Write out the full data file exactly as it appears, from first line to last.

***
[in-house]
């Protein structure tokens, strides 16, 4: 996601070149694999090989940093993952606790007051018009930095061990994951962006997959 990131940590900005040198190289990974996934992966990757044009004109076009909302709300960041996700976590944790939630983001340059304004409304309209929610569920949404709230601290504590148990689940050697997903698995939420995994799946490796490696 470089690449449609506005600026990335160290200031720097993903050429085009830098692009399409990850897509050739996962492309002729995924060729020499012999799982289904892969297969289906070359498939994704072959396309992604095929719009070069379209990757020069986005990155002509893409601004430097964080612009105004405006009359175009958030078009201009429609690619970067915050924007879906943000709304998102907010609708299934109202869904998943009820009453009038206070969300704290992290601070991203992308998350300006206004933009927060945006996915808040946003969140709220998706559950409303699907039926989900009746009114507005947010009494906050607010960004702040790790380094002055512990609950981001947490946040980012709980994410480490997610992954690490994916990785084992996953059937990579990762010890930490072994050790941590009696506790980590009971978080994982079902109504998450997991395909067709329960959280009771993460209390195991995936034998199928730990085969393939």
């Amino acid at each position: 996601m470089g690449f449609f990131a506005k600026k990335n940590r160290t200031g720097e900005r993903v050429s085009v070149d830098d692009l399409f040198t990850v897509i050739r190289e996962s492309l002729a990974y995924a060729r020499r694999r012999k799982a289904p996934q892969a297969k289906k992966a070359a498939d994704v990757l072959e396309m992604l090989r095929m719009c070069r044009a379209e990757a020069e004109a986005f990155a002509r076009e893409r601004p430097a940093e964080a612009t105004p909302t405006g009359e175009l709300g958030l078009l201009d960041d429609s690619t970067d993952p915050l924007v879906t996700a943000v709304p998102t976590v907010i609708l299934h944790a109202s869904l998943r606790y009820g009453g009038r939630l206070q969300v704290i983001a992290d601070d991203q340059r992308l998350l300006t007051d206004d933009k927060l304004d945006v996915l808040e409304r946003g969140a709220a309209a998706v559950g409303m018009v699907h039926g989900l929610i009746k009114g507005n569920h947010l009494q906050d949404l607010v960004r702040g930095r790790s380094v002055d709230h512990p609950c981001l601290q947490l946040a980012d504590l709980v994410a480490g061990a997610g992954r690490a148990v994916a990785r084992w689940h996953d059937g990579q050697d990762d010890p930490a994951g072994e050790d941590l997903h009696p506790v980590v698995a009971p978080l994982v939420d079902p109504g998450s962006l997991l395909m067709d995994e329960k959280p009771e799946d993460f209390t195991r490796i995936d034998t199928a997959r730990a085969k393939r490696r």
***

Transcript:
[in-house]
């Protein structure tokens, strides 16, 4: 996601070149694999090989940093993952606790007051018009930095061990994951962006997959 990131940590900005040198190289990974996934992966990757044009004109076009909302709300960041996700976590944790939630983001340059304004409304309209929610569920949404709230601290504590148990689940050697997903698995939420995994799946490796490696 470089690449449609506005600026990335160290200031720097993903050429085009830098692009399409990850897509050739996962492309002729995924060729020499012999799982289904892969297969289906070359498939994704072959396309992604095929719009070069379209990757020069986005990155002509893409601004430097964080612009105004405006009359175009958030078009201009429609690619970067915050924007879906943000709304998102907010609708299934109202869904998943009820009453009038206070969300704290992290601070991203992308998350300006206004933009927060945006996915808040946003969140709220998706559950409303699907039926989900009746009114507005947010009494906050607010960004702040790790380094002055512990609950981001947490946040980012709980994410480490997610992954690490994916990785084992996953059937990579990762010890930490072994050790941590009696506790980590009971978080994982079902109504998450997991395909067709329960959280009771993460209390195991995936034998199928730990085969393939």
């Amino acid at each position: 996601m470089g690449f449609f990131a506005k600026k990335n940590r160290t200031g720097e900005r993903v050429s085009v070149d830098d692009l399409f040198t990850v897509i050739r190289e996962s492309l002729a990974y995924a060729r020499r694999r012999k799982a289904p996934q892969a297969k289906k992966a070359a498939d994704v990757l072959e396309m992604l090989r095929m719009c070069r044009a379209e990757a020069e004109a986005f990155a002509r076009e893409r601004p430097a940093e964080a612009t105004p909302t405006g009359e175009l709300g958030l078009l201009d960041d429609s690619t970067d993952p915050l924007v879906t996700a943000v709304p998102t976590v907010i609708l299934h944790a109202s869904l998943r606790y009820g009453g009038r939630l206070q969300v704290i983001a992290d601070d991203q340059r992308l998350l300006t007051d206004d933009k927060l304004d945006v996915l808040e409304r946003g969140a709220a309209a998706v559950g409303m018009v699907h039926g989900l929610i009746k009114g507005n569920h947010l009494q906050d949404l607010v960004r702040g930095r790790s380094v002055d709230h512990p609950c981001l601290q947490l946040a980012d504590l709980v994410a480490g061990a997610g992954r690490a148990v994916a990785r084992w689940h996953d059937g990579q050697d990762d010890p930490a994951g072994e050790d941590l997903h009696p506790v980590v698995a009971p978080l994982v939420d079902p109504g998450s962006l997991l395909m067709d995994e329960k959280p009771e799946d993460f209390t195991r490796i995936d034998t199928a997959r730990a085969k393939r490696r």